Vermont Adventures Part 2
We've had a busy weekend and a busy week to look forward to. It's been hot and sunny during the day and rained every evening so we have been able to spend less time tending to our plants and more time enjoying the first truly glorious few days of heat and sun. We headed out paddleboarding on Saturday over at Wrightsville Reservoir for a few hours and enjoyed bumbling around the lake, pausing to jump off the boards and into the cold water to cool down. We stopped at the far bank and sat for a spell to picnic and enjoy the peace and tranquility. After we ate we headed along to the shallow end past the state park beach to where we've seen Great Blue Heron and Bald Eagles in the past. There were none to be seen on Saturday but that's ok... There is plenty more summer fun to come!
On our way back along the lake to head home Elizabeth managed to fall off her board- unfortunately losing her glasses in the process! Thankfully she has better eyes than me and could manage to paddle back to shore even without them! We both tried to dive down at the spot where they sank but parts of the lake are DEEP and neither of us could reach the bottom... Even if we had I doubt we would have been able to find them without goggles...
This is near the boat launch where we put our boards in the water. The spot we like to sit is directly across.
These two are from where we sat on the bank to picnic and swim a little.
We had dinner around the firepit and toasted marshmallows before bed, all in all a great way to spend a Saturday!
Please ignore the tarp covered mound of clay in the background- we use it for cobb and all kinds of stuff but it isn't exactly the prettiest thing ever. I guess the pit itself is pretty rough too lol but it does the job!
Sunday we were all a little tired, a little sunburned, and a little sore from paddling around the lake for so long. We took it kind of easy and had a low key day at home. We potted a couple of tree starts that arrived earlier in the week. We are hedging our bets with this as we are going away for a week on Thursday. We aren't sure what the weather is going to be like while we are gone so we don't want to put all of our new starts in the ground and then leave them for that long without watering. This way we can pot a few of them and put under the eaves or our house where any rain or dew will roll right off and water them while we are gone... The rest we will plant in the field before we leave and hope the weather is kind to us.
We spent a bunch of time wandering around the field checking on stuff and watching frogs and fish along the riverbank and snapping photos.
Strawberries are looking great- this is one of many we've planted along the swale that borders our path down to the field.
Crab apple is beginning to fruit!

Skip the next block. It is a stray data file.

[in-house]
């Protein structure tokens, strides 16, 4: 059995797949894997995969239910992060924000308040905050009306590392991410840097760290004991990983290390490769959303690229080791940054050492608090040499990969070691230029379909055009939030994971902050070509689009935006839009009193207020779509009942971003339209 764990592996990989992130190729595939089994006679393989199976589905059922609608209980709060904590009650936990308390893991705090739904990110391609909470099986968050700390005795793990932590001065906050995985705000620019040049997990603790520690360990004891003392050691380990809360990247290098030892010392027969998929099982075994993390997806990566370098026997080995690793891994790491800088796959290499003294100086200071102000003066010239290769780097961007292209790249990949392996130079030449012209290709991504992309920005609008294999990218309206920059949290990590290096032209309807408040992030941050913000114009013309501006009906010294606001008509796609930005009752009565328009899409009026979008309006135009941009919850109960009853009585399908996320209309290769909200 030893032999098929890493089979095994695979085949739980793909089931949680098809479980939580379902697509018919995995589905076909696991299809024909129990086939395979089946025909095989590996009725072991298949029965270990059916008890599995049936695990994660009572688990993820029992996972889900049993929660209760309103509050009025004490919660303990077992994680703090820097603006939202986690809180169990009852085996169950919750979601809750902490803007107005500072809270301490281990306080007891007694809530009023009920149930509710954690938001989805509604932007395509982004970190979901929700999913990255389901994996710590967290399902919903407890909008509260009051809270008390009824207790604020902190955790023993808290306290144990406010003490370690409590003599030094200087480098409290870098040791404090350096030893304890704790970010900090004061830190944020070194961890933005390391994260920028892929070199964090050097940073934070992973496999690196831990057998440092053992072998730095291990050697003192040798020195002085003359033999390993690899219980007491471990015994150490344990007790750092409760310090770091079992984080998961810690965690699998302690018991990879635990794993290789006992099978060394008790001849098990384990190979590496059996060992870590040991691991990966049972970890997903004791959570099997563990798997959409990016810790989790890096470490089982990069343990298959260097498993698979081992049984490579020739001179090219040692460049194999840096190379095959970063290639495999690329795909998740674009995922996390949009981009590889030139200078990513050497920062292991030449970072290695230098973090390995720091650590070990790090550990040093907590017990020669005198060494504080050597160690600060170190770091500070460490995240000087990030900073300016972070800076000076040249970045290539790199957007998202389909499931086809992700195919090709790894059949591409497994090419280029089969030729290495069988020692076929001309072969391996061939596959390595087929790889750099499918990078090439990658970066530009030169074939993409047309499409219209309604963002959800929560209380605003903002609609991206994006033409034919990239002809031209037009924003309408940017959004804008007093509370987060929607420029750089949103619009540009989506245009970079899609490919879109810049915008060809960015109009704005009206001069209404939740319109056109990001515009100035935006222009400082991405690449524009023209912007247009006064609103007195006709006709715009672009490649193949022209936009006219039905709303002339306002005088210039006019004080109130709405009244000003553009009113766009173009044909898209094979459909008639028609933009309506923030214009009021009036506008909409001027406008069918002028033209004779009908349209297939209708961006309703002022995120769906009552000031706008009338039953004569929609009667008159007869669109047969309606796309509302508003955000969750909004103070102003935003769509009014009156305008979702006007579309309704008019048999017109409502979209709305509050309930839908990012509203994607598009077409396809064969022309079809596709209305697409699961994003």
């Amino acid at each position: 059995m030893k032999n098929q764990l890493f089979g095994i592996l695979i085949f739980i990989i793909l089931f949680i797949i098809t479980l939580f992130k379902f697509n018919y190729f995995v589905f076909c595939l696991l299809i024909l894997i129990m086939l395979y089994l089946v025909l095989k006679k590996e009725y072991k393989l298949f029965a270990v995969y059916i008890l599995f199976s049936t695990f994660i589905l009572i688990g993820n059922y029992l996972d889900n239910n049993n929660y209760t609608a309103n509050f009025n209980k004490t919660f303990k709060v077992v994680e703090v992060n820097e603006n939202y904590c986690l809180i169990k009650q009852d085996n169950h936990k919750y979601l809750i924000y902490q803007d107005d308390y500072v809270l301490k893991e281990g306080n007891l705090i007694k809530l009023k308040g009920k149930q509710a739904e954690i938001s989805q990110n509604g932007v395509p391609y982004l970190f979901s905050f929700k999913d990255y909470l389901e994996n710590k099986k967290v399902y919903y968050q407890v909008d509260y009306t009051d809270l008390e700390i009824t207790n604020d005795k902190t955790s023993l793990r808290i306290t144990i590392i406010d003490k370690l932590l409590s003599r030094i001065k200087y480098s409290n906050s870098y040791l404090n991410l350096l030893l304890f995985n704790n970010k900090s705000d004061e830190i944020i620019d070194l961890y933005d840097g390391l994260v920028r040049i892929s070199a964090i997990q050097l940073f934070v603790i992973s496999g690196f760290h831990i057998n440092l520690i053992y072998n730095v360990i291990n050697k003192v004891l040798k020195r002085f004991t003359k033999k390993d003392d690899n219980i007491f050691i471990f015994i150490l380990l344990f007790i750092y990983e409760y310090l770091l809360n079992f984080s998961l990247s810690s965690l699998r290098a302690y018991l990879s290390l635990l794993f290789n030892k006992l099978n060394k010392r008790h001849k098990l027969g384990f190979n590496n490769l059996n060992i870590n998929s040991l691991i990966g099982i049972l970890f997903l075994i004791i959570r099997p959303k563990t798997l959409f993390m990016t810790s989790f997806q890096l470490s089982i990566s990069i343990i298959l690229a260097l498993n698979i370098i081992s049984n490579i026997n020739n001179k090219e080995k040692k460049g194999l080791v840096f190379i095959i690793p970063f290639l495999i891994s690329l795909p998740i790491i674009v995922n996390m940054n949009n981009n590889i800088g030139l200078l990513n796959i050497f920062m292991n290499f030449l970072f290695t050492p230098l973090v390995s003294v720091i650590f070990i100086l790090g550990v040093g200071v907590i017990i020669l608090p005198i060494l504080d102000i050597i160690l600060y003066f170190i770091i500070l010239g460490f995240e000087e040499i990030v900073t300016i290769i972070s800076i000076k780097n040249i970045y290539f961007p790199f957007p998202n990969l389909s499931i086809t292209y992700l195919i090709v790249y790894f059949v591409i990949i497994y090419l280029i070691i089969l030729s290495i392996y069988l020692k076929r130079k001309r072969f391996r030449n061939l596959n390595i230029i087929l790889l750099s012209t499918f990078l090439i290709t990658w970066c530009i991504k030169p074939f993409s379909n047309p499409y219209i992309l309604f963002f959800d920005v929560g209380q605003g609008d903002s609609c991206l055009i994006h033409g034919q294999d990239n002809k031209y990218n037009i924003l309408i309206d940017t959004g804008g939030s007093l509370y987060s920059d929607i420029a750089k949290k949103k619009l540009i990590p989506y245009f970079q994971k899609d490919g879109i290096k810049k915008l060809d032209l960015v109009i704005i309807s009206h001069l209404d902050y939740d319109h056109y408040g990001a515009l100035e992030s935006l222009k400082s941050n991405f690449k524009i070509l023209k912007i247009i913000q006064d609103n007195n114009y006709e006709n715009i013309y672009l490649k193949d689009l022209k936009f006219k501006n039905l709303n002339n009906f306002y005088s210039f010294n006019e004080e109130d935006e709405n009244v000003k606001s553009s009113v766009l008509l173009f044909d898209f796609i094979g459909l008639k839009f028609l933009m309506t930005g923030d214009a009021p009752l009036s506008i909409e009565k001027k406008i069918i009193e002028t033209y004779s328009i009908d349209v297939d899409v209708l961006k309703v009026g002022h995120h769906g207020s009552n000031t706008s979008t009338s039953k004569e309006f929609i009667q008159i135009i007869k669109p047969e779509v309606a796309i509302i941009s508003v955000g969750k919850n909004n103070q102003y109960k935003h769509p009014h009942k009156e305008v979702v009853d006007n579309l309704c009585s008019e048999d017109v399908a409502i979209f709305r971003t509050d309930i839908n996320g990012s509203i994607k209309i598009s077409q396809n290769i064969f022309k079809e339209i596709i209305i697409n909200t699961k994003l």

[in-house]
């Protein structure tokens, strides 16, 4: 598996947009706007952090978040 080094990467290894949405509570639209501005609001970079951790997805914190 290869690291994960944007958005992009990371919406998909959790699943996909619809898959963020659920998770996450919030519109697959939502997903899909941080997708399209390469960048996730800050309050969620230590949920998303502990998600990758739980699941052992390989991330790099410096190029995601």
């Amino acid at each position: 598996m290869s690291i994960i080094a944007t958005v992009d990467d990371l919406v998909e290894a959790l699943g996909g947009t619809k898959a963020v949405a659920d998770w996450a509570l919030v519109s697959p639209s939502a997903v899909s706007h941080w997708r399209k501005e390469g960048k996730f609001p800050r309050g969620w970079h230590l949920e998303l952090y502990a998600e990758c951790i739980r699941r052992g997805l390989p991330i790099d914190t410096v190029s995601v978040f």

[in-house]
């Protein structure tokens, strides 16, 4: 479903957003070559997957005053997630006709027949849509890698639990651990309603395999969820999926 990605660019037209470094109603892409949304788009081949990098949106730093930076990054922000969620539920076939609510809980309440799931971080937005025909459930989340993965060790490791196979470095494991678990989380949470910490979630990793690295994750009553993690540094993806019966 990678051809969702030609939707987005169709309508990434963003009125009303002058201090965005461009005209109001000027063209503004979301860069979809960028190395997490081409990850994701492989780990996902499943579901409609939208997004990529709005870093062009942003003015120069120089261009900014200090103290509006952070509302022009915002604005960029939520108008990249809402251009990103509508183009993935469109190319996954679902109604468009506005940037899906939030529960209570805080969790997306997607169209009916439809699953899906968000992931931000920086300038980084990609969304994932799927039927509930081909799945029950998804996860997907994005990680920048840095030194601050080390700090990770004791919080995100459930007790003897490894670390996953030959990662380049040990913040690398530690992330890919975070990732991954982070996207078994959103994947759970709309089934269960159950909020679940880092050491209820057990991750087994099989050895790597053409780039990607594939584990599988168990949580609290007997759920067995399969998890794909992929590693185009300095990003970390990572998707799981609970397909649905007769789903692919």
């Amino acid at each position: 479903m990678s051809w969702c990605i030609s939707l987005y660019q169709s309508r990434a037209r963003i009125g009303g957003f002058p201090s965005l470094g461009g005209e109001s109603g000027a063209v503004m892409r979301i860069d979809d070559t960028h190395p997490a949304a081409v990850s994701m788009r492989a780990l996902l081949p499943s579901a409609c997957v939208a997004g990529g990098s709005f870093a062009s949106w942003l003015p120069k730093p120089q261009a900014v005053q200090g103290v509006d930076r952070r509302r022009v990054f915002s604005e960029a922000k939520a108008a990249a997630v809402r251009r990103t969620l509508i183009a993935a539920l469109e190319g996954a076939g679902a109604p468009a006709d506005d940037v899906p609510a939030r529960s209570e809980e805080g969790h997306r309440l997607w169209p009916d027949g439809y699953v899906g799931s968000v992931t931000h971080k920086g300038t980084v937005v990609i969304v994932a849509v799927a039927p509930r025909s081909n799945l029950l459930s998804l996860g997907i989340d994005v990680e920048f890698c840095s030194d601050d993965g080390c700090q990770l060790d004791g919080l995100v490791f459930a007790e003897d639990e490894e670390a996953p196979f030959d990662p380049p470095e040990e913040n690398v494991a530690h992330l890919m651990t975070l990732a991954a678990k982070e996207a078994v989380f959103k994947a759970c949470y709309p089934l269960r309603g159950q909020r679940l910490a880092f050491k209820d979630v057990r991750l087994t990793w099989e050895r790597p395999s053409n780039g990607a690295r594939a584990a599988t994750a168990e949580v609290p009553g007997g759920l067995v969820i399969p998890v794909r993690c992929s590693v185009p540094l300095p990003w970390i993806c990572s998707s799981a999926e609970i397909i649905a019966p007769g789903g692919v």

The "special tomato" is doing great and particularly hard to spot in amongst the surrounding ferns 😉🙈. Its grown at least 6 inches taller since being moved outside, some of the early growth has died back at the bottom after transitioning from lights to full sun but it has put on some rapid growth in the last week or so of rain and sun!
As we walked along the river I kept having to pause to pull knotweed out of the water. If it breaks and floats downstream it will lodge somewhere and spread itself still further... People don't understand just how awful the stuff is and when they mow their banks or cut a path to the water they often drop full stems in the water. A one inch piece of its roots can grow a whole new plant... or any part of living stem that has a node will root...
I also found another awful plant on the way back up to the house... not as troublesome to get rid of as knotweed but more dangerous... giant hogweed (Heracleum mantegazzianum). It was hidden along the tree line but I noticed the large leaves from a distance and got thinking it might be wild rhubarb or something. When I got closer my heart sank.
This one is truly awful. It's sap contains furocoumarins that penetrate your skin cells and destroy the DNA and RNA in those cells with the help of sunlight- essentially giving you a chemical burn... wonderful. I'll have to come down with a machete, long pants, longsleeves, boots, and gloves and be very very careful to cut this one back to the ground before it gets a chance to establish itself. Apparently its not the only plant that contains these furocoumarins but it does have the highest concentrations. I knew how to identify it and that it was dangerous but had not researched it until I found it on Sunday... We have other members of its family that also contain furocoumarins as well- Cow Parsnip and similar but have never worried about being burned by their sap. Now I will be a little more cautious! If you want to read more about it here's a link to a Scientific American article about it.
We will be busy this week getting ready for our trip but I'll probably be posting at least a little while we are away!